The result, AUX Vol. 1, is packaged in an ornate octagonal fold-out, designed and constructed by UGA printmaking graduate students. A release party at ATHICA in August of 2006, featuring sculpture, modern dance and an enormous tape loop, would be the launch of an ongoing annual event, unbeknownst to McIntosh or Callahan until it was over. “I don’t know that we ever said, ‘Let’s make this a continuing thing,’” says Callahan. “It was more like, ‘That was really fun! A lot of people came! Let’s do it again!’”
Fast-forward five years later, and the expansion of AUX’s breadth has been pretty remarkable, a seemingly endless, overflowing list of events and accomplishments. McIntosh has been both the curatorial and organizational motor behind the yearly festival, which, since upon moving to Little Kings and Ciné, has played host to video-art screenings, cacophonous free-jazz marches and other outer-reaching works and installations.
Under the supervision of Callahan, now artistic director of ICE, a second AUX compilation was released in 2010 with similarly craft-oriented packaging. Guided by McIntosh’s vision and hustle, the festival has landed headliners such as Chicago-based art-pop group Icy Demons, traditional folk-gone-free improv duo Mary Halvoson and Jessica Pavone, proggy jazz-rockers Michael Columbia and, perhaps most significantly, legendary Krautrock outfit Faust.
This year, notable out-of-towers include Andrew Raffo Dewar (woodwind improviser and composer, a student of Steve Lacy, Anthony Braxton and Alvin Lucier) and Apples in Stereo’s Robert Schneider, offering a demonstration of his Telethon Mind Controller for Synthesizer which is exactly what it sounds like.
But beyond the big names, AUX is a full day’s worth of unconventional performances and offerings from Athens luminaries—musicians with whom audiences may have only interacted in their pop-oriented modes. The secret of experimental music is that these “experiments” are what often yield results that become integral to Athens’ uniquely “off” approach to pop music. The location—Little Kings being possibly the most relaxed bar in town—and the price tag—five bucks—eradicates any potential for gatekeeping and replaces it with an atmosphere of casual openness. Eschewing a stuffy museum vibe, AUX is a peek behind the curtain into the local scene’s purest creative impulses.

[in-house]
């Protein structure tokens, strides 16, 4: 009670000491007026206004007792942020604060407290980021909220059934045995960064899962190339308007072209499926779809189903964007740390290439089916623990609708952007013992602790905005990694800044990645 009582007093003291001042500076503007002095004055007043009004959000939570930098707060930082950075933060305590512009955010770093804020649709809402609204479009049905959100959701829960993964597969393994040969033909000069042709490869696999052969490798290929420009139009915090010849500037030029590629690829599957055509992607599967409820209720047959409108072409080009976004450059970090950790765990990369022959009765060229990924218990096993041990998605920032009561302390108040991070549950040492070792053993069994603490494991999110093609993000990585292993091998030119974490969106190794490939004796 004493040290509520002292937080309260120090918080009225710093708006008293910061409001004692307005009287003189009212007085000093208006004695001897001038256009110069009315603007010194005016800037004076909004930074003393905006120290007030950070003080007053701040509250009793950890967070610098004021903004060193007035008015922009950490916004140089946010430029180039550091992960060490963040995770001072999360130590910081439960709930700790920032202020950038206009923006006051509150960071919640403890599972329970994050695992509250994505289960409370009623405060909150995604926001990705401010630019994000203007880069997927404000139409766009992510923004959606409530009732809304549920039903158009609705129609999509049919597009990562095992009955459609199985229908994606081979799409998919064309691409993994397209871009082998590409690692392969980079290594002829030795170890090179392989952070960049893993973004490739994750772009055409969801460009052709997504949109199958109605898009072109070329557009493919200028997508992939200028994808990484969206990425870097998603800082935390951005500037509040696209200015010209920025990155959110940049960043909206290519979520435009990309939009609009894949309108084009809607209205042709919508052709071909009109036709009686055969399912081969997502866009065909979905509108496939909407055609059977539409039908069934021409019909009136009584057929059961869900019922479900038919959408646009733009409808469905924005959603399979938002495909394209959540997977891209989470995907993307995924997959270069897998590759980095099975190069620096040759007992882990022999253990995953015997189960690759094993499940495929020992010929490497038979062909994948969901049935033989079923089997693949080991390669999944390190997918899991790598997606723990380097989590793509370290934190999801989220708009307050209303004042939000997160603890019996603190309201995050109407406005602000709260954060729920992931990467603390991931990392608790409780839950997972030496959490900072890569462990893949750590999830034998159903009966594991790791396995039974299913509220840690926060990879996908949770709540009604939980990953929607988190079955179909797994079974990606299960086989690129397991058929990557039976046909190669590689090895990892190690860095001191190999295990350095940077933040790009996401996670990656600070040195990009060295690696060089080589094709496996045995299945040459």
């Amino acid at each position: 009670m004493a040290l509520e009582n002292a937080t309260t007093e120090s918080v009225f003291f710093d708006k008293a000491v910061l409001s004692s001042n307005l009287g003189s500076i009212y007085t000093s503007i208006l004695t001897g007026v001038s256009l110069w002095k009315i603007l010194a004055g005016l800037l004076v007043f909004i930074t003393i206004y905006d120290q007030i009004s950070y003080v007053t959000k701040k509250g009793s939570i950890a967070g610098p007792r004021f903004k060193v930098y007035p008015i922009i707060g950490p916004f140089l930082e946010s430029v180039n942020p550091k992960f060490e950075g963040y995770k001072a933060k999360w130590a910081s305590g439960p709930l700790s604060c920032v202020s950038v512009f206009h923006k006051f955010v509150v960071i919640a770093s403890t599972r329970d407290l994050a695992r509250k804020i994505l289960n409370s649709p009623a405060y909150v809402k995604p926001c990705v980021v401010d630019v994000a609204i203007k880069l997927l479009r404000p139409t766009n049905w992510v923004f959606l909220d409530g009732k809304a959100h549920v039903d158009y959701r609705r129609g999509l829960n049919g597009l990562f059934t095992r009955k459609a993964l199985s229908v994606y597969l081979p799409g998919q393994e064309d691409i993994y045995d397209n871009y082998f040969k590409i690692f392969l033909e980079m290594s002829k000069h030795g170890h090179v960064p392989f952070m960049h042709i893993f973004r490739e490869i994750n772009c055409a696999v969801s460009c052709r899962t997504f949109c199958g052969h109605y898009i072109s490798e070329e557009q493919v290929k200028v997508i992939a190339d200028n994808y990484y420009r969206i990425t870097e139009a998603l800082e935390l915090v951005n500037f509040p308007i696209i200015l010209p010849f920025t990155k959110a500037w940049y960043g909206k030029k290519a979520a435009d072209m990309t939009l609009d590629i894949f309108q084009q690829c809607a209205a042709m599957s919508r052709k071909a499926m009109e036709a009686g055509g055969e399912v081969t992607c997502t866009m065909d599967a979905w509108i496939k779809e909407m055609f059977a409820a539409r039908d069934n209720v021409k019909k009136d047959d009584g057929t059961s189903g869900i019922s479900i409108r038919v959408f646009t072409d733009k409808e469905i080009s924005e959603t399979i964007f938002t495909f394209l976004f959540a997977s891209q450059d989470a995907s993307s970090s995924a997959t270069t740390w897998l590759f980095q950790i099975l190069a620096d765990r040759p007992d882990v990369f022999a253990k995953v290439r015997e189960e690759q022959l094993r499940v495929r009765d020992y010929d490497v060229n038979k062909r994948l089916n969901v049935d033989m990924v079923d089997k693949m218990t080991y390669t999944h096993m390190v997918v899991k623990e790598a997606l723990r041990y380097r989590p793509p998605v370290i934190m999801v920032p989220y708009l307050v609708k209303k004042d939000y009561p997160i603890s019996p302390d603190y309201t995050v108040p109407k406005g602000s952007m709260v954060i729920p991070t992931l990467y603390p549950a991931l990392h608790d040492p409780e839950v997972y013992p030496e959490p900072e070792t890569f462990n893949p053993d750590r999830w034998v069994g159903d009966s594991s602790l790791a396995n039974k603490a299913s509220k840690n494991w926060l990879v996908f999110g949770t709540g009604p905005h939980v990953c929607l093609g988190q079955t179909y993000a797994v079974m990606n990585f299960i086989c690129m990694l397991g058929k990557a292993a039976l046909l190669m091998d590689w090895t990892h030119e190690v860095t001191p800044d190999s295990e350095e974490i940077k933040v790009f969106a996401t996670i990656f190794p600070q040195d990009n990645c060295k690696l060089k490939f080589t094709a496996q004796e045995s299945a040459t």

“It’s just fun to see what your friends can get up to if they don’t have to be directly involved in the parameters of a 45-minute set in a rock song-song-song way,” says McIntosh. “It’s kind of like, ‘OK, now we’re gonna do a thing! We’re gonna get together and make something!’ I think it’s kind of like a public service for experimental music, like ‘Get yourself a cheap beer and see what your friends are doin’ when they’re not doin’ that other stuff! Go watch your friends freak out for awhile!’”
As McIntosh has been exposing Athens to the otherness of the community, she has been simultaneously ramping up her work as a session and touring musician, providing cello and bass work for Gnarls Barkley, Lil Wayne, Animal Collective and others. Not two days after this year’s festival, she’ll be packing up her life and driving out to Los Angeles to pursue work scoring films. End of a chapter? “Nah,” she says. “I mean, I’m gonna continue to do the AUX stuff. It’s not over. I’m gonna do it every spring, I’m gonna figure out a way to do it. This is still my home.” AUX will remain an Athens-based and -centric event, though; not only does it provide our town with something usually only accessible to metropolitan ears, but it’s something only our town could create.
“I want to keep working with my friends,” McIntosh says with a smile, “I have buddies out there, and there’ll be new buddies who I’ll meet through buddies, but the core of my music is what my friends are doing here. They get it.”